Jeremy Thiessen Jeremy Thiessen

First post: 6/9/2017 Latest post: 7/20/2017
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Jeremy was born with a congenital heart defect known as a bicuspid aortic valve.  A "normal" aortic valve has 3 leaflets, resembling a "peace sign".  Jeremy's valve had 2 leaflets, which can affect the flow of blood from the left ventricle of the heart out through the aorta, by passing through this valve.
This is not all that uncommon of a condition, and can go undetected for years, or even decades, based on the individual.  
Jeremy was followed as a young child, by his primary care physician, with the occasional visit to a pediatric cardiologist, to track any changes in the valve by echocardiograms, which track the flow of blood through the heart, and measure the valves and heart chambers.  Other than an early recommendation that he avoid direct-contact sports and heavy weight lifting, which could put unnecessary increased pressure on the heart, he was able to lead a normal life.
In July 2003, Jeremy became sick with high fevers of unknown origin.  After several ER visits, and no results in decreasing the fever with any amount of pain medication, he was admitted to the hospital, and diagnosed with Endocarditis, or infection of the heart.  This disease literally destroyed the bicuspid valve, making replacement surgery imminent.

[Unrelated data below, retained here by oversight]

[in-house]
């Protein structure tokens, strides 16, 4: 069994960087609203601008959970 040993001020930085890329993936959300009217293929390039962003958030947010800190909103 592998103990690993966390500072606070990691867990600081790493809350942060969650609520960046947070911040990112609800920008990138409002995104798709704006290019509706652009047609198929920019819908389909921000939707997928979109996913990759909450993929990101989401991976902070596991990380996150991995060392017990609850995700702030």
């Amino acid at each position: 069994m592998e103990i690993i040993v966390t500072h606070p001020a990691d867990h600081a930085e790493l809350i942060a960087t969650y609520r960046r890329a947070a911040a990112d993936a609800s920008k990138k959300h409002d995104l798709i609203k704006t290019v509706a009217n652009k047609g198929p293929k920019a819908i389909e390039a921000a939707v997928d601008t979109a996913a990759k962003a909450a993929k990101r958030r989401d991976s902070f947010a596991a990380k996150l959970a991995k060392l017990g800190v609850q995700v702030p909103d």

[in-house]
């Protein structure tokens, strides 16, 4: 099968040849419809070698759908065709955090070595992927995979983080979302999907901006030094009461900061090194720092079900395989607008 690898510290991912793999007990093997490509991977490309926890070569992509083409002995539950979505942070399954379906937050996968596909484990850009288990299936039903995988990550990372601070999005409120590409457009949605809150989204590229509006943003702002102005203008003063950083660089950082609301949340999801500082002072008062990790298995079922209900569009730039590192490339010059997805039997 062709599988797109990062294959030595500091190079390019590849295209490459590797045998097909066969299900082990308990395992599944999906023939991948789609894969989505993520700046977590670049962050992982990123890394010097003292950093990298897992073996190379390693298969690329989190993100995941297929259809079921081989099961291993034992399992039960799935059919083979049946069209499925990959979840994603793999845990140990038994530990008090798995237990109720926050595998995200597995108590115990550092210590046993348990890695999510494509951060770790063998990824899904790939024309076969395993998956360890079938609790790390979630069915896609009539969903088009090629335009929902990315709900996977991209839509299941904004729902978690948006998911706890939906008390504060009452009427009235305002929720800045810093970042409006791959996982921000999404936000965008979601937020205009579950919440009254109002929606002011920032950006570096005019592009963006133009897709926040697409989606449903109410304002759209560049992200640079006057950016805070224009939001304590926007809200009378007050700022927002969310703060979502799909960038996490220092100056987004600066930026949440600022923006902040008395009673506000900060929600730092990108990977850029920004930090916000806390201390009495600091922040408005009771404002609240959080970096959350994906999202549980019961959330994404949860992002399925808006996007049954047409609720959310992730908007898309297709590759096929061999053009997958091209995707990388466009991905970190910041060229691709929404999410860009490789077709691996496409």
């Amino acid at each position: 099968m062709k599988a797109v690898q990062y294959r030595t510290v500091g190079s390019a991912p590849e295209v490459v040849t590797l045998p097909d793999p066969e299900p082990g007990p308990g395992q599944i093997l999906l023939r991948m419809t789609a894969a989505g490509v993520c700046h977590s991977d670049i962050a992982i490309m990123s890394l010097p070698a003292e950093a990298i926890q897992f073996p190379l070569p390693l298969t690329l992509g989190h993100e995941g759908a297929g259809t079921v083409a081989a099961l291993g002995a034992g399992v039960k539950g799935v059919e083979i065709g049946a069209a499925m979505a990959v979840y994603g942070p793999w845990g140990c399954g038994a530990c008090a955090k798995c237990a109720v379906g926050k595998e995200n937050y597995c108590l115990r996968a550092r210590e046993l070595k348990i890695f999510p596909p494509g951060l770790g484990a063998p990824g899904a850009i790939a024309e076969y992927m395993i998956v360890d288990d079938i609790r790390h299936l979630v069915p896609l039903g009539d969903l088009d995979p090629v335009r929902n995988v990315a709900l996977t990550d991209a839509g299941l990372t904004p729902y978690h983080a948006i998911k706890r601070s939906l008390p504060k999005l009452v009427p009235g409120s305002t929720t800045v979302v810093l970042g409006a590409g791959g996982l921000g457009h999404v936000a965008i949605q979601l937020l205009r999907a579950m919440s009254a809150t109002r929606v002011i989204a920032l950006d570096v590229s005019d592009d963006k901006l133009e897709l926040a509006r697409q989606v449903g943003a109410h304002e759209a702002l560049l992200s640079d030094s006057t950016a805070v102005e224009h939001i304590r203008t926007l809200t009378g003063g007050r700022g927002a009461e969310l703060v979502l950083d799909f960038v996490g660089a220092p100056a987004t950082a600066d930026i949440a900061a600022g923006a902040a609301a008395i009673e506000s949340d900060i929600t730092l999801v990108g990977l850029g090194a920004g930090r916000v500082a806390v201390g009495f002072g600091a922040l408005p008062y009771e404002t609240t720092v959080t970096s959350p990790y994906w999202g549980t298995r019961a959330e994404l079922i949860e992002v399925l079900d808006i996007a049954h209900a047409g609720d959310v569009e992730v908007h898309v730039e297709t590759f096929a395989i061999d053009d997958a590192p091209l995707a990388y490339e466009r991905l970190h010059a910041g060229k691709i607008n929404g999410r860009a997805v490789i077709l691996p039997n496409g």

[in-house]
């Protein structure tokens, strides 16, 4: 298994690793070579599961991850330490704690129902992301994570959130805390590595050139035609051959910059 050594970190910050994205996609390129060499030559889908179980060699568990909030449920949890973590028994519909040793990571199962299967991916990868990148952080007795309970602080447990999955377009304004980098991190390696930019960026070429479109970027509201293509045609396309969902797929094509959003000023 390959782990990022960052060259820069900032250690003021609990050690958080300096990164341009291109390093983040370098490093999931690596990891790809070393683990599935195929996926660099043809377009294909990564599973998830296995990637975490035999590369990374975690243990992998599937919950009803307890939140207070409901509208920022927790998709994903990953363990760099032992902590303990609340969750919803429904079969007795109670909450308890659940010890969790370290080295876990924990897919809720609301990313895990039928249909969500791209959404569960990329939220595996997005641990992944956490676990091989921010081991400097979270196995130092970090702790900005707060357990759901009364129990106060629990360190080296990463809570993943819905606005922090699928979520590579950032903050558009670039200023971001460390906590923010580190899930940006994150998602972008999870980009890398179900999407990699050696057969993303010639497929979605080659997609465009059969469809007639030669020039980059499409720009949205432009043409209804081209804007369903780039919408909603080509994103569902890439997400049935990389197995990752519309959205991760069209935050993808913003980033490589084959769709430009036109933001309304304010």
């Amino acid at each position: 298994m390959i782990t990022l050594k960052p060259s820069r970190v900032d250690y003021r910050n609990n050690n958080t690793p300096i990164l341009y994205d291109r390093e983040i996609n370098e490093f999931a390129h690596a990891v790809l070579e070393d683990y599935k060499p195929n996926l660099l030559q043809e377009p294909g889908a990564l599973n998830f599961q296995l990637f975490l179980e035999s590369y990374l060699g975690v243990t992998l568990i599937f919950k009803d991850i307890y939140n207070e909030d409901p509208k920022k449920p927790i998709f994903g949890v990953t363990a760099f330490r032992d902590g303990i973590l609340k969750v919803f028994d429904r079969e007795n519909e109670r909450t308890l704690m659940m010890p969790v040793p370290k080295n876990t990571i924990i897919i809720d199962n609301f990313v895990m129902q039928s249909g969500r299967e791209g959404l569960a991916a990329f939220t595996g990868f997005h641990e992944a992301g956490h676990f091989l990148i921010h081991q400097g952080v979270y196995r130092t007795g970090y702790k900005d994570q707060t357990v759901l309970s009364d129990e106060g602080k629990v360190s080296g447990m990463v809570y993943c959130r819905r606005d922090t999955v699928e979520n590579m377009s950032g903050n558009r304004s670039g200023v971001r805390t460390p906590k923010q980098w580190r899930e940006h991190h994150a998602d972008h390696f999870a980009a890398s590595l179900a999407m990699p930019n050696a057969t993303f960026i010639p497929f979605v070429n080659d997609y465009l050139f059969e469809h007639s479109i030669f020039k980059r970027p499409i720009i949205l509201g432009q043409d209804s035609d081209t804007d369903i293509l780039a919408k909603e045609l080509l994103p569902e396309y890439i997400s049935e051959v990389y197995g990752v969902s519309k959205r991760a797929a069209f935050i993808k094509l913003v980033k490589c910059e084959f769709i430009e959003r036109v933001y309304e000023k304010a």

On October 1, 2003, following 8 weeks of IV antibiotics, Jeremy underwent his initial open heart surgery to replace the diseased valve.  After many conversations with the surgeon, we chose to replace with a tissue valve, coming from a pig, versus a titanium mechanical valve.  Reasoning was pretty simple, mechanical valves require lifetime blood thinning by taking warfarin, or Coumadin.  Taking Coumadin long-term has risks of blood-related events, like stroke or internal bleeding.  As he was 26 at the time, we concluded that "buying" 10-15 years with a tissue valve, which does not require blood thinning, was the best option for us.
The downside of the tissue valve leads us to where we are today.  They unfortunately don't last a lifetime.  We were told that is would likely last 10-15 years, and made it 13.5.  And what a 13.5 years it has been!  3 kids, 2 moves, a job change, and lots and lots of great memories...
So, we are now preparing for what will hopefully be the final replacement, with the mechanical valve, as the tissue valve was basically a one-time option due to the risks of multiple open-heart surgeries.  Due to the infection that complicated Jeremy's first surgery, as well as his "young" age at 40:), we are being referred to Mayo Clinic in Rochester, MN for this procedure.  
We thank you for your prayers and support in the upcoming weeks and months!

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